Distrust Between Multinationals and China’s Government Can Be Deadly

(Originally published on Quartz.com, October 23, 2012)

China’s industrial policies have created a climate of fear among Western multinationals. Concerned that China’s innovation policies are a mandate for technology theft, but dependent on the China market, multinationals often “blackbox” their technology—meaning protect it from copycats—and the consequences may prove devastating.

Mutually Assured Deception

China’s mercantilist technology and industrial policies and the global economic downturn have combined to create a damned-if-you-do, damned-if-you-don’t dilemma for many foreign businesses in China.

Leading technology and industrial companies can’t afford to stay away from China, as it is the world’s principal growth market. As “China 2030,” the report jointly published by the state agency Development Research Center and the World Bank, puts it: “Perhaps the most important global megatrend is the rise of China itself. No other country is poised to have as much impact on the global economy over the next two decades. Even if China’s growth rate slows as projected, it would still replace the United States as the world’s largest economy by 2030,” and China’s “share in world trade could be twice as high” as the US share.

It’s no wonder, then, that the CEOs of many multinationals believe that failure to succeed in China could result in the eventual downfall of their companies on a global scale. But these CEOs are also aware that access to the China market often requires handing over their technology to a Chinese state owned-enterprise partner—one that could be expected to go global and compete against the same foreign company that provided the technology. “For many of us, the China market is a matter of survival,” said a former China CEO of a leading industrial multinational. “So when it comes to implementation, the foreign companies find ways to protect themselves by taking advantage of confusing terms and conditions in the contracts and doing whatever we can to not transfer the complete technology.”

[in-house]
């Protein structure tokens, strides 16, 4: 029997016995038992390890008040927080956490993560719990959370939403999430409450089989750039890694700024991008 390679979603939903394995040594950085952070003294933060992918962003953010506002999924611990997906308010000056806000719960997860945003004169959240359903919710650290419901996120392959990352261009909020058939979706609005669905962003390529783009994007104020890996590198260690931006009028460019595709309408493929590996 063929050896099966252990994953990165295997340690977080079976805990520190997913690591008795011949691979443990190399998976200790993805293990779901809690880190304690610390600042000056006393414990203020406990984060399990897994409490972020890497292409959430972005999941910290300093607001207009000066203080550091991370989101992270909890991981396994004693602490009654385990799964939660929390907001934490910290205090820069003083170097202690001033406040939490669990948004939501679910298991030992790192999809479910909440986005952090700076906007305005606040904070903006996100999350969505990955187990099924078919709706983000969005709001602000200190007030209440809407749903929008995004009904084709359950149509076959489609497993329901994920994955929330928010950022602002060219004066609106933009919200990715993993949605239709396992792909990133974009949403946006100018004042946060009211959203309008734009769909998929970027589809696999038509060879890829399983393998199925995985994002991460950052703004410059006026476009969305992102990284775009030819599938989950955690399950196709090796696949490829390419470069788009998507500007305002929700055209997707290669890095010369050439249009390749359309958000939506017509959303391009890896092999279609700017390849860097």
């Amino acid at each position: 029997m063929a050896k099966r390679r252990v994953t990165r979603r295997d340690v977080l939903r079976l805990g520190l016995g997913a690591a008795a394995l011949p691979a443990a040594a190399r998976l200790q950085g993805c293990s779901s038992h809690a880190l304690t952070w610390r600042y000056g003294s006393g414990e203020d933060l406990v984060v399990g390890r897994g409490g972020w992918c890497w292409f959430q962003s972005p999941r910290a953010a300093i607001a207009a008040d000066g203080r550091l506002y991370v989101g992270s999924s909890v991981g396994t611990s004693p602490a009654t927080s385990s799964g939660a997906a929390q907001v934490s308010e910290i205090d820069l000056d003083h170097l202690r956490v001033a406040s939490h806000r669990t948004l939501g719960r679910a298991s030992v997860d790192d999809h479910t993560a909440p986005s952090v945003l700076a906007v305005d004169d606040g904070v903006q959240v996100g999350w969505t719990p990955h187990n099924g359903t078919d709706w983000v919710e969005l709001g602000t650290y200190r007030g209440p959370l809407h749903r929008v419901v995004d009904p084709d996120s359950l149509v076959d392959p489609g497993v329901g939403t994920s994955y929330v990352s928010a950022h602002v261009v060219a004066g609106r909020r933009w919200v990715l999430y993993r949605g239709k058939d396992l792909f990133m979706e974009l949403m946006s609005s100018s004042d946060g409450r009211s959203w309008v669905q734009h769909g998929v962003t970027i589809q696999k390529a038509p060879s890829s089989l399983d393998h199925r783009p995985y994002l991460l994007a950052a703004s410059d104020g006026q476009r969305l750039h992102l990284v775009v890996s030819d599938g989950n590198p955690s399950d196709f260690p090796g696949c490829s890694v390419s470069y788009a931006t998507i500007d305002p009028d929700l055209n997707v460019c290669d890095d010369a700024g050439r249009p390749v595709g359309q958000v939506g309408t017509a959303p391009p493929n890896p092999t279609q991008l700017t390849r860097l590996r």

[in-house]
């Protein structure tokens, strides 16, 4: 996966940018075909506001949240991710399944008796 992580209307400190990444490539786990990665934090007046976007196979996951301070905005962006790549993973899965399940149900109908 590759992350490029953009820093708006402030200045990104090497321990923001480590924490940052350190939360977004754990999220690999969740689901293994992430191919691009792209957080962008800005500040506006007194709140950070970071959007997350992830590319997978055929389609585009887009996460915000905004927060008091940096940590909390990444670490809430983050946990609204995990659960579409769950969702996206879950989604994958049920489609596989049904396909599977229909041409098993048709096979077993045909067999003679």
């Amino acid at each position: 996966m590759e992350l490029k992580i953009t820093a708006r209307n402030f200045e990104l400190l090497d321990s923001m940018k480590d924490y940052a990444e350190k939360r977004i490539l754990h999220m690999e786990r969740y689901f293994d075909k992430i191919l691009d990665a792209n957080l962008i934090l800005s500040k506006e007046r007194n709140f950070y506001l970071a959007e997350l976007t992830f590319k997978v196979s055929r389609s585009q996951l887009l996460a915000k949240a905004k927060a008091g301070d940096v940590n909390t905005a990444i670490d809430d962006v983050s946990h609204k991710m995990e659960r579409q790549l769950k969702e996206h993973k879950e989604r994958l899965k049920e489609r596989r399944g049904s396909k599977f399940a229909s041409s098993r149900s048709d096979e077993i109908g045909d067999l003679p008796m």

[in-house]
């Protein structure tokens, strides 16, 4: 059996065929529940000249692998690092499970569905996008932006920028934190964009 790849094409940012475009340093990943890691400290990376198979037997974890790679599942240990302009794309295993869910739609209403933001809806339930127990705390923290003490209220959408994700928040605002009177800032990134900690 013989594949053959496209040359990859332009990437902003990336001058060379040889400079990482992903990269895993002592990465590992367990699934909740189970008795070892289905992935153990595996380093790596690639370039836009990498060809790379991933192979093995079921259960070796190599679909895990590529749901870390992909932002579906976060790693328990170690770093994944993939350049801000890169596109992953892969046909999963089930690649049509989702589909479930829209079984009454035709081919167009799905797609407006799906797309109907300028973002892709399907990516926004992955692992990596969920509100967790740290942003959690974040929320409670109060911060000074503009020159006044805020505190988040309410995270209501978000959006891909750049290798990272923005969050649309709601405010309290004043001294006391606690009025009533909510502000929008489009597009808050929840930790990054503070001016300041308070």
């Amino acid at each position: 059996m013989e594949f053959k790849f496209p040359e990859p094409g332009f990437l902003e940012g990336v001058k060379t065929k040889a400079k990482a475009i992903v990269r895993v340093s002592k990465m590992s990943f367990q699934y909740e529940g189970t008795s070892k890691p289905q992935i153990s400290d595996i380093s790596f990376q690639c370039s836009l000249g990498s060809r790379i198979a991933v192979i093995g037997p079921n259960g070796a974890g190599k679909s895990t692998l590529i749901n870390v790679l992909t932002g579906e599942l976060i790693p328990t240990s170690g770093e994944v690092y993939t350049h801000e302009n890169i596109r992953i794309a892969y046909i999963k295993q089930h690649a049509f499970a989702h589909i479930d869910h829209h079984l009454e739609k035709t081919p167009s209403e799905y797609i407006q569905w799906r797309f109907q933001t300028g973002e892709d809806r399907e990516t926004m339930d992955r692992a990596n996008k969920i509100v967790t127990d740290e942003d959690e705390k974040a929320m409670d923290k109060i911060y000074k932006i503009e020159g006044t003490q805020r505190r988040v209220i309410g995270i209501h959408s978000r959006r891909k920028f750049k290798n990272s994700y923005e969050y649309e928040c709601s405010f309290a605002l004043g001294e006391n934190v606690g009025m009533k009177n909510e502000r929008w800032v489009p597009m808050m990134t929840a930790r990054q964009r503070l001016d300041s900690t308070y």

This CEO and others describe a process that begins with mutual distrust between Chinese and foreigners at the outset of contract negotiations. It is common for the Chinese RFP (request for proposal) to require detailed technology specifications and demand that 100% of the technology be handed over by the end of the contract. The foreign bidders try to protect themselves by littering their proposals and final contracts with wiggle-room wording and conflicting language to circumvent the most serious technology-transfer requirements. Once the actual business cooperation begins, this distrust quickly shifts to a game of mutually assured deception. When it’s time to transfer their know-how to the joint venture, the foreign companies often “black-box” their most valuable technology. This is done by withholding technical design details and packaging their components or systems in ways that are difficult to dissect and reverse-engineer.

The result may be as dangerous as these partnerships are disingenuous.

During a lightning storm in July 2011, two high-speed trains collided near the city of Wenzhou in Zhejiang Province. Forty people were killed and at least 192 injured. In a 50-page report published in December following public outrage over the crash, the State Council blamed the crash on a signaling system that was supposed to prevent train collisions. The report concluded that poor system design in combination with lightning strikes was responsible.